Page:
Why are People Homeless?

A Forgotten Community

By Stan Gordon

In America, estimates of the number of homeless people range from 250,000 to a high three million.

The problem homeless people face today is that the community has forgotten all about them. Many cities have lost affordable housing, increased rent, cut jobs, and maintain poor educational systems. There is usually no support system for the people who end up on the streets.

Homeless individuals usually have few ties with family and friends. Some people who are homeless can only stay with their friends and family for a short period of time. An interagency Council on the Homeless study shows 36% of the homeless population report that they have no friends and over 30% report they have absolutely no contact with their family.

Many homeless people come from high poverty areas. Some are single parents, who have low or no paying jobs and limited education. Others are new to the area, and having trouble adjusting to a new community.

America needs to get involved in finding solutions. We should not just consider this just there “homeless” problem but our problem too. Even though it may not be in your back yard, the streets can someday become your home.

Copyright Homeless Grapevine Summer 1993 Issue 2 Cleveland, Ohio.

 

The Injustice of Homelessness

By Chris Setti

I am not homeless. I have never experienced homelessness. If luck is on my side, I never will experience homelessness. It is not a shame that this one nebulous and uncontrollable thing—luck—determines my fate? How awful it is that the roof over my head may have nothing to do with anything I have accomplished, but merely because of luck. Did I have anything to do with being born into a family that could afford a decent home, and could provide me with a good education? No. All that separates me from the streets is a bit of good luck.

What kind of country is this when life is determined by luck? Land of the free and home of the brave? There are plenty of brave people on the street who have been turned away this so-called bastion of freedom. The founders of this country envisioned a society not separated into classes. To the contrary, Howard Zinn once argued that the whole of United States history was and is determined by a struggle between the classes. Sometimes the classes are based on race, sometimes on social status, sometimes on economics. The common denominator, though, is that a proverbial roll of the dice dictates these. The collective of these separations causes the division of our society and tarnishes the dreams of our forefathers. A person’s worth fails to be measured by their actions of their compassion, but continually by chance. Are all people really considered equal when one person can buy political support while another is denied the very right to vote?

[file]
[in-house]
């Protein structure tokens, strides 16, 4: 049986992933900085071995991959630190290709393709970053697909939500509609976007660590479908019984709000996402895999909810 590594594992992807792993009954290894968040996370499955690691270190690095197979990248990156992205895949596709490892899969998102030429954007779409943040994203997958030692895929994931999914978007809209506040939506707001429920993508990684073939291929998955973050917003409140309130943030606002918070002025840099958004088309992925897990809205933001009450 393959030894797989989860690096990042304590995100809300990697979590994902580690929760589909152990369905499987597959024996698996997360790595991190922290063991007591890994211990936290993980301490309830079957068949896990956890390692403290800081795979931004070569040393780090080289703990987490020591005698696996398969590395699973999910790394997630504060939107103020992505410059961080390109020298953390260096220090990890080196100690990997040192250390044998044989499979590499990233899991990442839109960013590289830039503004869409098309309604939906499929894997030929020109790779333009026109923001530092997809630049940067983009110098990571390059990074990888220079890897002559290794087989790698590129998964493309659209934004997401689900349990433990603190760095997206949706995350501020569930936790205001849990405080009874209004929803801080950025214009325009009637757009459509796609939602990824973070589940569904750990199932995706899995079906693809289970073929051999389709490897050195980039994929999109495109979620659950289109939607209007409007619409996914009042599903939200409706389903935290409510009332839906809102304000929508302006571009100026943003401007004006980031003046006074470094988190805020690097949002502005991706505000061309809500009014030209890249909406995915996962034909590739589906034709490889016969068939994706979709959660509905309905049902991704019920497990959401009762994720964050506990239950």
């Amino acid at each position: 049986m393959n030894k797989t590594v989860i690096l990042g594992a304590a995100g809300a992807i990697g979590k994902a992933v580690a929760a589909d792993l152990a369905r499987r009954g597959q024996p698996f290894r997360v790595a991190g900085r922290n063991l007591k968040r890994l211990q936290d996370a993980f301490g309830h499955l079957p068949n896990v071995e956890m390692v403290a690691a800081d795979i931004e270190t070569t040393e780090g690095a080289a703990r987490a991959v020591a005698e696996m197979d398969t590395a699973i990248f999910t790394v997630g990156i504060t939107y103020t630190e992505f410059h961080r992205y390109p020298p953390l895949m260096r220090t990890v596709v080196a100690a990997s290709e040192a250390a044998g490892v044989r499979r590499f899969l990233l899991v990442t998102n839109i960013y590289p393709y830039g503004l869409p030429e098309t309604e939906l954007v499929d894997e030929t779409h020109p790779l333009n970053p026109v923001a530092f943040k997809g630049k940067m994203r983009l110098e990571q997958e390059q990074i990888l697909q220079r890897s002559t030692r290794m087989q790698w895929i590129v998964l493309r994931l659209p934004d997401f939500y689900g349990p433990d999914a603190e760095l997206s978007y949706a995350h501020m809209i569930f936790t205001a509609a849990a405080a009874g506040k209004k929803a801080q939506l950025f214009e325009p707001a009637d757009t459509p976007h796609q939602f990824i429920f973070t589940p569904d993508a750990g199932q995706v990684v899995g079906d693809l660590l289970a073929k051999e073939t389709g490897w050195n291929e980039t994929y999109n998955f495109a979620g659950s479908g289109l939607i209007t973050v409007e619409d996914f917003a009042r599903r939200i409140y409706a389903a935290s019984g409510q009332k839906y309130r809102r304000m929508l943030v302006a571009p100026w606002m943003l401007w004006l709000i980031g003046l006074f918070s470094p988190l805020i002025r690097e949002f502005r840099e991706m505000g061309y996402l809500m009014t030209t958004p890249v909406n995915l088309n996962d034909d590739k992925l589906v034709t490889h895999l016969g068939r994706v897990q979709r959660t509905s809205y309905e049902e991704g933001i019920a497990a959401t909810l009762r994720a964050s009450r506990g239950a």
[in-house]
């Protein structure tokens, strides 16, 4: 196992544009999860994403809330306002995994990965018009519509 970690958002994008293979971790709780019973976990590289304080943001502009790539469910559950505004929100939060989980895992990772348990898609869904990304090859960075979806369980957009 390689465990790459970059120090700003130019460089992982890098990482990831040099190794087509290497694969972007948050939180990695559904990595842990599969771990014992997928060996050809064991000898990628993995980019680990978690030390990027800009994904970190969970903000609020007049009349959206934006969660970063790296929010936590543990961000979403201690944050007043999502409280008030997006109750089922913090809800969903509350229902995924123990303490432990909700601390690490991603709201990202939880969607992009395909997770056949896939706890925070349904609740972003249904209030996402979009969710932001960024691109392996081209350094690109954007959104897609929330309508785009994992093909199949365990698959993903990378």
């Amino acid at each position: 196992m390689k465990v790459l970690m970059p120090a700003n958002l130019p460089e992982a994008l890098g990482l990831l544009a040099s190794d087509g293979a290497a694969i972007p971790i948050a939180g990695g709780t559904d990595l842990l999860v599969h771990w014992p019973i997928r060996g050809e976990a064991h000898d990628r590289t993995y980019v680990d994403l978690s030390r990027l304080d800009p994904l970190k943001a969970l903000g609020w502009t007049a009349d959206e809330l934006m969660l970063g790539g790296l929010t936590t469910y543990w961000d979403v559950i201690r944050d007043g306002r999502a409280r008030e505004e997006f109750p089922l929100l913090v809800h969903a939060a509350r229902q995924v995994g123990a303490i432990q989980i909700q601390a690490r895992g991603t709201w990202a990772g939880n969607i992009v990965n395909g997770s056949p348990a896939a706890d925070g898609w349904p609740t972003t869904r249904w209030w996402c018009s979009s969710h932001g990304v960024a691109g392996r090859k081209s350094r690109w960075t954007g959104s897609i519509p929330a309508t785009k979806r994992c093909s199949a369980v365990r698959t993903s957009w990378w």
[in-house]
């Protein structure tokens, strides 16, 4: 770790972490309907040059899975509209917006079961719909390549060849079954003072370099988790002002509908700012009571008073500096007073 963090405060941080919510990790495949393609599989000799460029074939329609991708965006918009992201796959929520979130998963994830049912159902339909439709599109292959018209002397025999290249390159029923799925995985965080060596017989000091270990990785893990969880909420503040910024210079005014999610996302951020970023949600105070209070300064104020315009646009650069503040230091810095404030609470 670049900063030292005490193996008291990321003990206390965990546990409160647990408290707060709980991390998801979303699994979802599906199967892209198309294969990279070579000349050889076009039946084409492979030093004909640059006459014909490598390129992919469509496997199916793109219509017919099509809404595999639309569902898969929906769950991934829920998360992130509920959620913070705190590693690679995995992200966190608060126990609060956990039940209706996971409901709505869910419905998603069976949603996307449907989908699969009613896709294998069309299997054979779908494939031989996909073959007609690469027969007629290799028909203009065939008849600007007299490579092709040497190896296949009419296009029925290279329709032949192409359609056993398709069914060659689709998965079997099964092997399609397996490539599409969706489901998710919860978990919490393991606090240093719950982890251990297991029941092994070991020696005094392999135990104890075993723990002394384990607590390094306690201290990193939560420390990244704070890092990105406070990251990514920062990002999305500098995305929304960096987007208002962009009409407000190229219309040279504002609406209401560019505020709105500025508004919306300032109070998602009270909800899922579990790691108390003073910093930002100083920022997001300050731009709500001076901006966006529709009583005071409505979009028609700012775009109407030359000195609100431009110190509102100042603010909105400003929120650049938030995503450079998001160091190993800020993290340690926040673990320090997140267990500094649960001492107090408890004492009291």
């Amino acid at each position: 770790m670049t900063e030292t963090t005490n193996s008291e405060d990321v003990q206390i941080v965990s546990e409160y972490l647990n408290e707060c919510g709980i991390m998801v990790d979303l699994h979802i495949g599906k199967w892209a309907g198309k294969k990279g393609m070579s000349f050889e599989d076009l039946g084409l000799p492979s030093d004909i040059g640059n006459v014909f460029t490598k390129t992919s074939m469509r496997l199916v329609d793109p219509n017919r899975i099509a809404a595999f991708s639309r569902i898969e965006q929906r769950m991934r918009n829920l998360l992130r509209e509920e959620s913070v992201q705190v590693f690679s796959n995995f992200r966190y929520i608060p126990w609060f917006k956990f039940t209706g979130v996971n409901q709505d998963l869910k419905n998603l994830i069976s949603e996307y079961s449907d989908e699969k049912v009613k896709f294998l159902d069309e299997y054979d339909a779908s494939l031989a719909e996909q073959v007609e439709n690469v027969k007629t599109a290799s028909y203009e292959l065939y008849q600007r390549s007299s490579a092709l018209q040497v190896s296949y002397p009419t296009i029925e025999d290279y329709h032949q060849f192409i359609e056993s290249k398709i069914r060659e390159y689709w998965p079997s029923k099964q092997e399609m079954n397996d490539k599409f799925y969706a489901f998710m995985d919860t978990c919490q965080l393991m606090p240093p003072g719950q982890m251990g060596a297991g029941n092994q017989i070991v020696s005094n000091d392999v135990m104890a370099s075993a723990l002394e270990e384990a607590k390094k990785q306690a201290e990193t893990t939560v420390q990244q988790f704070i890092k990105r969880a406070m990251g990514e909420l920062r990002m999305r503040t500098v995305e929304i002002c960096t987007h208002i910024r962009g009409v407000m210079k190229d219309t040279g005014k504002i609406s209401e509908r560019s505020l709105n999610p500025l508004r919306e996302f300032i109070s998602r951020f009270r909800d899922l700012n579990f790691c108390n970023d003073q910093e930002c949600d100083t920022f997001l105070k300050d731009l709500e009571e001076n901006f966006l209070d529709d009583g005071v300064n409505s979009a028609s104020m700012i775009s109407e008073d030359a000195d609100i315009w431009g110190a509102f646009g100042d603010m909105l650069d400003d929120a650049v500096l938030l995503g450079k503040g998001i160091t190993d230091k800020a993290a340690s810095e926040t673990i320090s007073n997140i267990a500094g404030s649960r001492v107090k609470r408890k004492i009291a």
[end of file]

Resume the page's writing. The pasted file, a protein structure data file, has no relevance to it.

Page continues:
It would be convenient to say that all our problems stem from the institutions that we allow to run our lives. It would be just another symptom of our disease. Yet beyond the economic hindrances that our nation provides, in this country we have what Mother Theresa called a poverty of love. How many times that we passed a homeless person and thought that, because of their situation, they were either mentally ill, hooked on something, or just plain lazy? Unfortunately, I find myself guilty of this charge at times. But I am trying to change. If the cycle of poverty is ever to be broken, though, it will not be because we spent more money or developed more programs, for these are just side effects of the treatment. No, an end to homelessness will only result from a collective change in attitude. The attitude of “not my problem” is a scourge upon humanity. Homelessness is everybody’s problem, not because it forces us to avert our eyes, but because another human being is suffering while others simply just step over them. Until the people raise their voices in unison against this atrocity, the government will not respond.